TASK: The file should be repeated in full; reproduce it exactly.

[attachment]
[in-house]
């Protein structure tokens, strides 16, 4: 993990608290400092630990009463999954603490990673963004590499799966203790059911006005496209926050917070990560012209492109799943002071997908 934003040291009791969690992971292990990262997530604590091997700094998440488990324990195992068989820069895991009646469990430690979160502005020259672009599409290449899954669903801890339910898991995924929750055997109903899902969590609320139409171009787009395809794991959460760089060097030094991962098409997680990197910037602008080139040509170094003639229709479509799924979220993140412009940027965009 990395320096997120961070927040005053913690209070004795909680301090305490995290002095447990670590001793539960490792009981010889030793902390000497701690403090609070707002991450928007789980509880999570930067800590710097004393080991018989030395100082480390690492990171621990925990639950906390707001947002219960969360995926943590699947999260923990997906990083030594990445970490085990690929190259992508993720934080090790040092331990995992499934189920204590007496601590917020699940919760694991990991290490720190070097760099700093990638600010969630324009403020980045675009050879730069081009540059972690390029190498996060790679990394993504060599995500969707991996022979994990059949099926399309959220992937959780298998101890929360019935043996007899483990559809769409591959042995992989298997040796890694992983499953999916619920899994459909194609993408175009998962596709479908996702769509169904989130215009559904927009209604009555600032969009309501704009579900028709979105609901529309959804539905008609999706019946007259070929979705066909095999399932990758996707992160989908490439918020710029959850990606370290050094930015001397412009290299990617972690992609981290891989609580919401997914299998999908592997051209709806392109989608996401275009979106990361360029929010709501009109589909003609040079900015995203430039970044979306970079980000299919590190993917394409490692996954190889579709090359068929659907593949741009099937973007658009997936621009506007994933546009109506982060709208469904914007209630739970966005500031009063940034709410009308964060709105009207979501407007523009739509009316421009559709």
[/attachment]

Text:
[in-house]
């Protein structure tokens, strides 16, 4: 993990608290400092630990009463999954603490990673963004590499799966203790059911006005496209926050917070990560012209492109799943002071997908 934003040291009791969690992971292990990262997530604590091997700094998440488990324990195992068989820069895991009646469990430690979160502005020259672009599409290449899954669903801890339910898991995924929750055997109903899902969590609320139409171009787009395809794991959460760089060097030094991962098409997680990197910037602008080139040509170094003639229709479509799924979220993140412009940027965009 990395320096997120961070927040005053913690209070004795909680301090305490995290002095447990670590001793539960490792009981010889030793902390000497701690403090609070707002991450928007789980509880999570930067800590710097004393080991018989030395100082480390690492990171621990925990639950906390707001947002219960969360995926943590699947999260923990997906990083030594990445970490085990690929190259992508993720934080090790040092331990995992499934189920204590007496601590917020699940919760694991990991290490720190070097760099700093990638600010969630324009403020980045675009050879730069081009540059972690390029190498996060790679990394993504060599995500969707991996022979994990059949099926399309959220992937959780298998101890929360019935043996007899483990559809769409591959042995992989298997040796890694992983499953999916619920899994459909194609993408175009998962596709479908996702769509169904989130215009559904927009209604009555600032969009309501704009579900028709979105609901529309959804539905008609999706019946007259070929979705066909095999399932990758996707992160989908490439918020710029959850990606370290050094930015001397412009290299990617972690992609981290891989609580919401997914299998999908592997051209709806392109989608996401275009979106990361360029929010709501009109589909003609040079900015995203430039970044979306970079980000299919590190993917394409490692996954190889579709090359068929659907593949741009099937973007658009997936621009506007994933546009109506982060709208469904914007209630739970966005500031009063940034709410009308964060709105009207979501407007523009739509009316421009559709």